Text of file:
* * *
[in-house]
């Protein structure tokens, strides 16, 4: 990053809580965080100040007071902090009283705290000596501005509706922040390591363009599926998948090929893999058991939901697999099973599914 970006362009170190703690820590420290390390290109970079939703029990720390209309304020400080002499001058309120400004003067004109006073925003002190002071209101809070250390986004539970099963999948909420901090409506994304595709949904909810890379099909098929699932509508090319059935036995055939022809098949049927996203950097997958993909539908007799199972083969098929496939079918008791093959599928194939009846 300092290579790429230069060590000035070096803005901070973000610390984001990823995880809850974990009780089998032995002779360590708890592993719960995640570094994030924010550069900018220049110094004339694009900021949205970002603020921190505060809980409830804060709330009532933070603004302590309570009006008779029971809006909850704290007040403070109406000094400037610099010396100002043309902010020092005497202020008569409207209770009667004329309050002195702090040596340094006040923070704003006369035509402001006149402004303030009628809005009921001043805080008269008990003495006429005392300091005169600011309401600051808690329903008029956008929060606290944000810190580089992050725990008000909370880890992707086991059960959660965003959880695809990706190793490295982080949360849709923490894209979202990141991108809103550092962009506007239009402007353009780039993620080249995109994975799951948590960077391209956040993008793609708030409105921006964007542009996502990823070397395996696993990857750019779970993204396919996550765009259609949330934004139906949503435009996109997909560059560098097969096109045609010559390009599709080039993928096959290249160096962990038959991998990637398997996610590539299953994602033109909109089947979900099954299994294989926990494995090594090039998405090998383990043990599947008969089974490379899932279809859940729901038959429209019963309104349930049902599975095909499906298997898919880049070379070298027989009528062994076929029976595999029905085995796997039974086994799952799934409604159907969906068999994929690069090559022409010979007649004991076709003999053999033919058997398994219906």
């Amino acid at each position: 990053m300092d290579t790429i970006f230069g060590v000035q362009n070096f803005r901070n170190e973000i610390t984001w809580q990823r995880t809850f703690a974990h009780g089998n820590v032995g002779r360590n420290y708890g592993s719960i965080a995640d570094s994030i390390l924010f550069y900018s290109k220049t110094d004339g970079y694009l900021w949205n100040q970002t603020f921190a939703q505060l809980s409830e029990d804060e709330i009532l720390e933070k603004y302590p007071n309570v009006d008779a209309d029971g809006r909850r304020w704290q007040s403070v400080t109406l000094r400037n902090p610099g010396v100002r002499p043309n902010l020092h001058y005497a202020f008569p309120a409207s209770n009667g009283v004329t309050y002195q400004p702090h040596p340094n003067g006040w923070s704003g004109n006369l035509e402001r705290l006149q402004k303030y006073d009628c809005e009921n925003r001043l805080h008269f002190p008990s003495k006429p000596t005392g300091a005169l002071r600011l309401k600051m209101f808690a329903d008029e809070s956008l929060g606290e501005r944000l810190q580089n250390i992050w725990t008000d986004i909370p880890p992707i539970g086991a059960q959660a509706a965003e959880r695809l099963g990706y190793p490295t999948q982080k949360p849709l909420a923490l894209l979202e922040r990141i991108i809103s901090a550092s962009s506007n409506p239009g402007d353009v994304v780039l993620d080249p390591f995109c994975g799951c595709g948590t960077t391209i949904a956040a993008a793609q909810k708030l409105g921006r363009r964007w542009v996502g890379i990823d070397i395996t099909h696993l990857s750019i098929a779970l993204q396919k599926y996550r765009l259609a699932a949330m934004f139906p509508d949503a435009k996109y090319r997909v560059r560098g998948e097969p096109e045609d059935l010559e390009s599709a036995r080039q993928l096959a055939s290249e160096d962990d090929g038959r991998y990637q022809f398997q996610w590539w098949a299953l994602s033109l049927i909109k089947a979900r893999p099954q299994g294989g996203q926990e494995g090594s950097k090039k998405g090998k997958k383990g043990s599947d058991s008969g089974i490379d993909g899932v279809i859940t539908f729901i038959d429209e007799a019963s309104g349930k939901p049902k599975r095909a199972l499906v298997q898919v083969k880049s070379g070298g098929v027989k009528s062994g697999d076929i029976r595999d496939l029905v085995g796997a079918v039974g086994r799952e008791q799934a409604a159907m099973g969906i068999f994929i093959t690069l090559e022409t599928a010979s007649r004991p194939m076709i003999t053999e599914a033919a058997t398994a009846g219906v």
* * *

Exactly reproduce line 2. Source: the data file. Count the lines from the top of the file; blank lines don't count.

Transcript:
């Protein structure tokens, strides 16, 4: 990053809580965080100040007071902090009283705290000596501005509706922040390591363009599926998948090929893999058991939901697999099973599914 970006362009170190703690820590420290390390290109970079939703029990720390209309304020400080002499001058309120400004003067004109006073925003002190002071209101809070250390986004539970099963999948909420901090409506994304595709949904909810890379099909098929699932509508090319059935036995055939022809098949049927996203950097997958993909539908007799199972083969098929496939079918008791093959599928194939009846 300092290579790429230069060590000035070096803005901070973000610390984001990823995880809850974990009780089998032995002779360590708890592993719960995640570094994030924010550069900018220049110094004339694009900021949205970002603020921190505060809980409830804060709330009532933070603004302590309570009006008779029971809006909850704290007040403070109406000094400037610099010396100002043309902010020092005497202020008569409207209770009667004329309050002195702090040596340094006040923070704003006369035509402001006149402004303030009628809005009921001043805080008269008990003495006429005392300091005169600011309401600051808690329903008029956008929060606290944000810190580089992050725990008000909370880890992707086991059960959660965003959880695809990706190793490295982080949360849709923490894209979202990141991108809103550092962009506007239009402007353009780039993620080249995109994975799951948590960077391209956040993008793609708030409105921006964007542009996502990823070397395996696993990857750019779970993204396919996550765009259609949330934004139906949503435009996109997909560059560098097969096109045609010559390009599709080039993928096959290249160096962990038959991998990637398997996610590539299953994602033109909109089947979900099954299994294989926990494995090594090039998405090998383990043990599947008969089974490379899932279809859940729901038959429209019963309104349930049902599975095909499906298997898919880049070379070298027989009528062994076929029976595999029905085995796997039974086994799952799934409604159907969906068999994929690069090559022409010979007649004991076709003999053999033919058997398994219906």